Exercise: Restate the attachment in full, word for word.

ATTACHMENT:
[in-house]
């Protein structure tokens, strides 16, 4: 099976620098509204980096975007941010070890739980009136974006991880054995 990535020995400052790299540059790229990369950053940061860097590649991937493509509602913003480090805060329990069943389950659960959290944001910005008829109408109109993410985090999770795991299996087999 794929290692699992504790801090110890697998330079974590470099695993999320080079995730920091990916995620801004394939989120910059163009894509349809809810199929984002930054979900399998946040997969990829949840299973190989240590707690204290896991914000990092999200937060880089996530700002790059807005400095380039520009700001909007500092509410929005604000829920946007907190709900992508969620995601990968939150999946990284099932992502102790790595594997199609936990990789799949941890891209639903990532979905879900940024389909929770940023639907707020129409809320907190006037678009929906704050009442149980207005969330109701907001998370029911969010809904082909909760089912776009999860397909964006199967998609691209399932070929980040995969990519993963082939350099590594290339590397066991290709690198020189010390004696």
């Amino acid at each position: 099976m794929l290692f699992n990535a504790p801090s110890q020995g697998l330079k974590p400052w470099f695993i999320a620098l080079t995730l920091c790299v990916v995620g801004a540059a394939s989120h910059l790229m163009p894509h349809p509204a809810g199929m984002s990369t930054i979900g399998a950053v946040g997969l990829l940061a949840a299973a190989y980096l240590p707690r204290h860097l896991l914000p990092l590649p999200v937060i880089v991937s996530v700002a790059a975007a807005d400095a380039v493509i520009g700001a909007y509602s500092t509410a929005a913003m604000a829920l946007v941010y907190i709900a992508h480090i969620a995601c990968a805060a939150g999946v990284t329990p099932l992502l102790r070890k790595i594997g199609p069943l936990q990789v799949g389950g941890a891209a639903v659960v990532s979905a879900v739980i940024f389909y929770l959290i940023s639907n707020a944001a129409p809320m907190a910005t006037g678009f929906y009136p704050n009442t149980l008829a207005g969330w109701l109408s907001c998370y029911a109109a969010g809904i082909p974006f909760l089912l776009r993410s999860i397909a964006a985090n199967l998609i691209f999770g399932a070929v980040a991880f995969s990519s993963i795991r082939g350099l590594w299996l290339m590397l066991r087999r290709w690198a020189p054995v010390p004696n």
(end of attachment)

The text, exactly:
[in-house]
């Protein structure tokens, strides 16, 4: 099976620098509204980096975007941010070890739980009136974006991880054995 990535020995400052790299540059790229990369950053940061860097590649991937493509509602913003480090805060329990069943389950659960959290944001910005008829109408109109993410985090999770795991299996087999 794929290692699992504790801090110890697998330079974590470099695993999320080079995730920091990916995620801004394939989120910059163009894509349809809810199929984002930054979900399998946040997969990829949840299973190989240590707690204290896991914000990092999200937060880089996530700002790059807005400095380039520009700001909007500092509410929005604000829920946007907190709900992508969620995601990968939150999946990284099932992502102790790595594997199609936990990789799949941890891209639903990532979905879900940024389909929770940023639907707020129409809320907190006037678009929906704050009442149980207005969330109701907001998370029911969010809904082909909760089912776009999860397909964006199967998609691209399932070929980040995969990519993963082939350099590594290339590397066991290709690198020189010390004696």
């Amino acid at each position: 099976m794929l290692f699992n990535a504790p801090s110890q020995g697998l330079k974590p400052w470099f695993i999320a620098l080079t995730l920091c790299v990916v995620g801004a540059a394939s989120h910059l790229m163009p894509h349809p509204a809810g199929m984002s990369t930054i979900g399998a950053v946040g997969l990829l940061a949840a299973a190989y980096l240590p707690r204290h860097l896991l914000p990092l590649p999200v937060i880089v991937s996530v700002a790059a975007a807005d400095a380039v493509i520009g700001a909007y509602s500092t509410a929005a913003m604000a829920l946007v941010y907190i709900a992508h480090i969620a995601c990968a805060a939150g999946v990284t329990p099932l992502l102790r070890k790595i594997g199609p069943l936990q990789v799949g389950g941890a891209a639903v659960v990532s979905a879900v739980i940024f389909y929770l959290i940023s639907n707020a944001a129409p809320m907190a910005t006037g678009f929906y009136p704050n009442t149980l008829a207005g969330w109701l109408s907001c998370y029911a109109a969010g809904i082909p974006f909760l089912l776009r993410s999860i397909a964006a985090n199967l998609i691209f999770g399932a070929v980040a991880f995969s990519s993963i795991r082939g350099l590594w299996l290339m590397l066991r087999r290709w690198a020189p054995v010390p004696n």